ANSWERS TO REVIEW QUESTIONS
prepared by Rabbi Eliezer Chrysler
Kollel Iyun Hadaf, Jerusalem
Previous daf Gitin 53
GITIN 53-55 - Sponsored by Rabbi Dr. Eli Turkel and his wife, Jeri Turkel.
May Hashem bless them with many years of Simcha, health and fulfillment, and
may they see all of their children and grandchildren follow them in the ways
of Torah and Yir'as Shamayim!
(a) What makes Metamei, Medamei and Menasech a K'nas (rather than a Chiyuv
min ha'Torah) is - the fact that it is a 'Hezek she'Eino Nikar' (a damage
that is not discernable).
(b) We learned earlier that Rav interprets Menasech literally. He learns
that one is Chayav for mixing Yayin Nesech with Kasher wine ('Me'arev' as
Shmuel interprets Menasech) - from Medamei, which is also Chayav because of
'Me'arev', and *he* learns one K'nas from another.
(c) According to Rav, having taught us Metamei, the Tana nevertheless finds
it necessary to add Medamei, assuming Metamei to mean ...
1. ... Metamei Terumah - because Metamei would then be a total loss, as we
explained in our Mishnah, whereas Medamei is not.
(d) Having taught us ...
2. ... Metamei Chulin - because we might then ascribe the K'nas to the fact
that he transgressed the Isur of causing the defilement of Chulin in Eretz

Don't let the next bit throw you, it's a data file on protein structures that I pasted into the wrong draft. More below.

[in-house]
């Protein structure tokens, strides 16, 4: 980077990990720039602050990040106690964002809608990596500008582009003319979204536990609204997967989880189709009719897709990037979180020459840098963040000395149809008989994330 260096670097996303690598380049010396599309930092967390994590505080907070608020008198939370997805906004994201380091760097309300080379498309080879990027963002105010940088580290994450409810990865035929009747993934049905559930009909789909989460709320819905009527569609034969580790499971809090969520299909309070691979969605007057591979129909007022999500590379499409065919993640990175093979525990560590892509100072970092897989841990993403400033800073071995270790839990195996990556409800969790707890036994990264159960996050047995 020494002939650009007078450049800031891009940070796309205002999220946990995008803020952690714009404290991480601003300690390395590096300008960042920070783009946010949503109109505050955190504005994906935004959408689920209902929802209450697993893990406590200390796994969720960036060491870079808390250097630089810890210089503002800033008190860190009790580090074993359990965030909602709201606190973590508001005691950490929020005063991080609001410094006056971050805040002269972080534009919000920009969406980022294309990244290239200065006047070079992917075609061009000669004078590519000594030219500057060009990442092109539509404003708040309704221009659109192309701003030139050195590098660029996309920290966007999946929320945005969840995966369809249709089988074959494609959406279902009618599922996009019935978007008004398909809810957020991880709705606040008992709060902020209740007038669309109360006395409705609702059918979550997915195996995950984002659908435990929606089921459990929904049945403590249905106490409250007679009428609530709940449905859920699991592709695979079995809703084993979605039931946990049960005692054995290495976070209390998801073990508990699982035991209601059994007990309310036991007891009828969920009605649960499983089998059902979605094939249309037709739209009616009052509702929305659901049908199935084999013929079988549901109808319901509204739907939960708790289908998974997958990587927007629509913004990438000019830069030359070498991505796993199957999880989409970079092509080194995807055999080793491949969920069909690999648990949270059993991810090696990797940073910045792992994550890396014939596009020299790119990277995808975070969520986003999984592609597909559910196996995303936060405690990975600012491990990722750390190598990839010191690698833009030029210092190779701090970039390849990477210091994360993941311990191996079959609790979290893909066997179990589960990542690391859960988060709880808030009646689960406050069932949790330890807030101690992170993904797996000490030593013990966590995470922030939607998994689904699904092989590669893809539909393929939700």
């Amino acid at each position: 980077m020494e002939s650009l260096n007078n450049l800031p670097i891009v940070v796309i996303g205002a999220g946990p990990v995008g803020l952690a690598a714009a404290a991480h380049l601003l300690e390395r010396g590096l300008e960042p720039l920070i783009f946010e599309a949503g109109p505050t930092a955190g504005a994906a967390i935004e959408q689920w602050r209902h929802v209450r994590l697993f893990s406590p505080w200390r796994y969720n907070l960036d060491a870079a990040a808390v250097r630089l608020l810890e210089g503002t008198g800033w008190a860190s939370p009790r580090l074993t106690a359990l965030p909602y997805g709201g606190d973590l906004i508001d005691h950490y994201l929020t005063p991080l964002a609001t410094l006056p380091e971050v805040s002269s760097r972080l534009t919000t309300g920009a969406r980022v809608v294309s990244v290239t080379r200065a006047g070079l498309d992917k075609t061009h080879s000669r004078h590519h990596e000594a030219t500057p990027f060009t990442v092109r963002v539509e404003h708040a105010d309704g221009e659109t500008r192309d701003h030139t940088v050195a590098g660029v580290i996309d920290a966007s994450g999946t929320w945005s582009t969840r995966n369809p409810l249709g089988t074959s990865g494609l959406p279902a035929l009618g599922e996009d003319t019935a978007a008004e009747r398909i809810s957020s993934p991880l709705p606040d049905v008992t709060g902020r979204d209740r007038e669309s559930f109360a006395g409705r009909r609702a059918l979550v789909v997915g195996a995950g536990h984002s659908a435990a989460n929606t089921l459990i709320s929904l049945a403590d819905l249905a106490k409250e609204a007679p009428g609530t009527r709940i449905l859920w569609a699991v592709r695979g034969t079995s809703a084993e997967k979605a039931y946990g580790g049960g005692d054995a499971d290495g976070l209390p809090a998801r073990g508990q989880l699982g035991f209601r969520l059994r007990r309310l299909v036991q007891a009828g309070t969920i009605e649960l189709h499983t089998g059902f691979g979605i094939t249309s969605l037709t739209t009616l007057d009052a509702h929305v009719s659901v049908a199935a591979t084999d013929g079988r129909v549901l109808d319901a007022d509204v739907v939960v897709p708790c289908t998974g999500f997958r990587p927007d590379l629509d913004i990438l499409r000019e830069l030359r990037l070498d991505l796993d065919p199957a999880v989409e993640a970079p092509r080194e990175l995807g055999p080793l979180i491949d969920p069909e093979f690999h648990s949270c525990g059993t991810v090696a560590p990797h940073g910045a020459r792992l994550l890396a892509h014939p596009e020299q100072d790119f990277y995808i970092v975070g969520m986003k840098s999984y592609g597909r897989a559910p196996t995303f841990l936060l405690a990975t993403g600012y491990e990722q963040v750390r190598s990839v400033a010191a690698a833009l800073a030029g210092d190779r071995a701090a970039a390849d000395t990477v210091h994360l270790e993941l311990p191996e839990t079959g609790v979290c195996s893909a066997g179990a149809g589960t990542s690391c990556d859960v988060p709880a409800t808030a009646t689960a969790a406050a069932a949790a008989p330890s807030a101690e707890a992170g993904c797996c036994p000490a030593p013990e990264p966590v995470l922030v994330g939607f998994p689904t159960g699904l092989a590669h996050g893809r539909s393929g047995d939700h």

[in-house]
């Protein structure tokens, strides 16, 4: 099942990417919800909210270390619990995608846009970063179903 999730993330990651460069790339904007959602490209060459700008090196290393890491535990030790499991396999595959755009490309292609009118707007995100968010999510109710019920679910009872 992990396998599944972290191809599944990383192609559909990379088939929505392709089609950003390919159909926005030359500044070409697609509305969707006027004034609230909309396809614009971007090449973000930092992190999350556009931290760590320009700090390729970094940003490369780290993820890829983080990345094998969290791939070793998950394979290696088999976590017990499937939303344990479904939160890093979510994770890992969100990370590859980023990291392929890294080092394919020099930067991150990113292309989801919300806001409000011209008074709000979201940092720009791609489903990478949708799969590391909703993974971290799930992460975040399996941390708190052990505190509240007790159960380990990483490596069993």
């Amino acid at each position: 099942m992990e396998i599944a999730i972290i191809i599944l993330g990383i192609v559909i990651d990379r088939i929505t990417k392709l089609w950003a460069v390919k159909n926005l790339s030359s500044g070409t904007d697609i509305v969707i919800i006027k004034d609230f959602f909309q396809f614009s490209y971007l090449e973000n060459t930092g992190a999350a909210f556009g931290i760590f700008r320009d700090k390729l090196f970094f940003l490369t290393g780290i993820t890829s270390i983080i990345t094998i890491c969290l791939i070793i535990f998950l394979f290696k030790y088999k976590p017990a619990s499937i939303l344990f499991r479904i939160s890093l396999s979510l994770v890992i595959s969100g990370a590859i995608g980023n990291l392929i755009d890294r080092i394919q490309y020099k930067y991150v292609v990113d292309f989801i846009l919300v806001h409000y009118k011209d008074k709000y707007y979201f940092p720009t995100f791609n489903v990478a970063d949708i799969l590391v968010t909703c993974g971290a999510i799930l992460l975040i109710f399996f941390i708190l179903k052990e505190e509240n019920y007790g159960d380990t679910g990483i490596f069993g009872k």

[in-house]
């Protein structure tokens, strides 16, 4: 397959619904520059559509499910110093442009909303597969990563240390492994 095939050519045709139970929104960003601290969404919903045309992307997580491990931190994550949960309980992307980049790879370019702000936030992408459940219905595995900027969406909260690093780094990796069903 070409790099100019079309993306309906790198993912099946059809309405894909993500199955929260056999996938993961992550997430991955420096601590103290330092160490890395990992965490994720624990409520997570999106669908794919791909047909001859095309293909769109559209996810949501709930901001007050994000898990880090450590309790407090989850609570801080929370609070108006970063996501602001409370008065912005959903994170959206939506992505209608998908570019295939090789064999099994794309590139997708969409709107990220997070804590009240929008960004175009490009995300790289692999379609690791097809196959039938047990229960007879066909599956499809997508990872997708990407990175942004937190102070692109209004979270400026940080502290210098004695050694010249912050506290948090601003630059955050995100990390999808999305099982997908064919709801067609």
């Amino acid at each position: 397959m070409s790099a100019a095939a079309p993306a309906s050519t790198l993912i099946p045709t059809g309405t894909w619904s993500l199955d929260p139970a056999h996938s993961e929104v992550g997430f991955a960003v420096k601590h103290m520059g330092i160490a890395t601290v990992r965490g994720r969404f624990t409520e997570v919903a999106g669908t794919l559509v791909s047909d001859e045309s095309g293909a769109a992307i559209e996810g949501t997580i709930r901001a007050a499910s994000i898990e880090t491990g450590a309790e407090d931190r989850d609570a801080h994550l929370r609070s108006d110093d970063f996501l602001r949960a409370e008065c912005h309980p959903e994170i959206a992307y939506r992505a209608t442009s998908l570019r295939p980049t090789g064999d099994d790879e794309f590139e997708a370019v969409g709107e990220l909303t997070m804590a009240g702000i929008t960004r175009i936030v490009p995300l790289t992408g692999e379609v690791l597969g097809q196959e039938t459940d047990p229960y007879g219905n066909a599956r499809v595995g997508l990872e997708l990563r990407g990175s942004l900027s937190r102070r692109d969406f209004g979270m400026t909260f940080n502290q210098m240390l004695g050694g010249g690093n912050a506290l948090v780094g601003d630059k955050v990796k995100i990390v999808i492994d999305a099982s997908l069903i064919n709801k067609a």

Yisrael, which is not applicable to Medamei.
1. ... Medamei, he needed to add Metamei - because the former is common,
whether the latter is not, and we would have applied the principle that
whatever is not common, Chazal did not issue a decree.
2. ... Metamei and Medamei, he needed to add Menasech - because there is no
other punishment involved that might exempt them from paying, whereas in the
case of Menasech, he might have been Patur, because he is Chayav Misah (as
we explained above) and he needs to teach us the Chidush of Rebbi Yirmiyah.
(a) The Chachamim issued a decree forbidding the causing of Tum'ah to
Taharos in Eretz Yisrael - to accomodate the P'rushim who are particular to
eat their Chulin be'Taharah.
(b) According to Avuhah de'Rebbi Avin, the Chachamim intially forbade only
two of the three damages listed in our Mishnah - Metamei and Menasech,
adding Medamei only afterwards.
(c) They did not include Medamei in the first list - because compared to the
first two, the loss is relatively small.
(a) Chizkiyah holds that min ha'Torah, 'Hezek she'Eino Nikar, Shmei Hezek,
and the Chachamim exempt Shogeg - to encourage the Mazik to inform us that
the fruit is forbidden.
(b) They did not exempt Meizid for the same reason - because seeing as his
very intention is to hurt the owner of the fruit, he does not require an
inducement to inform him of what he did.
(c) According to Rebbi Yochanan - 'Hezek she'Eino Nikar Lo Shmei Hezek' min
(d) Chazal obligated Meizid to pay - to discourage people from taking
advantage of the Halachah, to render other people's Taharos, Tamei.
(a) The Mishnah later states 'ha'Kohanim she'Piglu ba'Mikdash, Mezidin
Chayavin', to which the Beraisa adds - 'Mipnei Tikun ha'Olam'.
(b) Chizkiyah (according to whom the Mishnah's Din is really d'Oraysa) will
explain - that the Beraisa refers to the inference 'Ha Shogegin Peturin ...
Mipnei Tikun ha'Olam'.
(c) We derive the P'sul Melachah by ...
1. ... the Parah Adumah itself from the Pasuk in Chukas "Asher Lo Alah
(d) The Tana of the Beraisa says that someone who worked with either of
them - is Patur mi'Dinei Adam, but Chayav be'Dinei Shamayim.
2. ... the Mei Chatas - from the Pasuk there "le'Mishmeres le'Mei Nidah".
(a) Chizkiyah, according to whom he ought to be Chayav mi'Dinei Adam,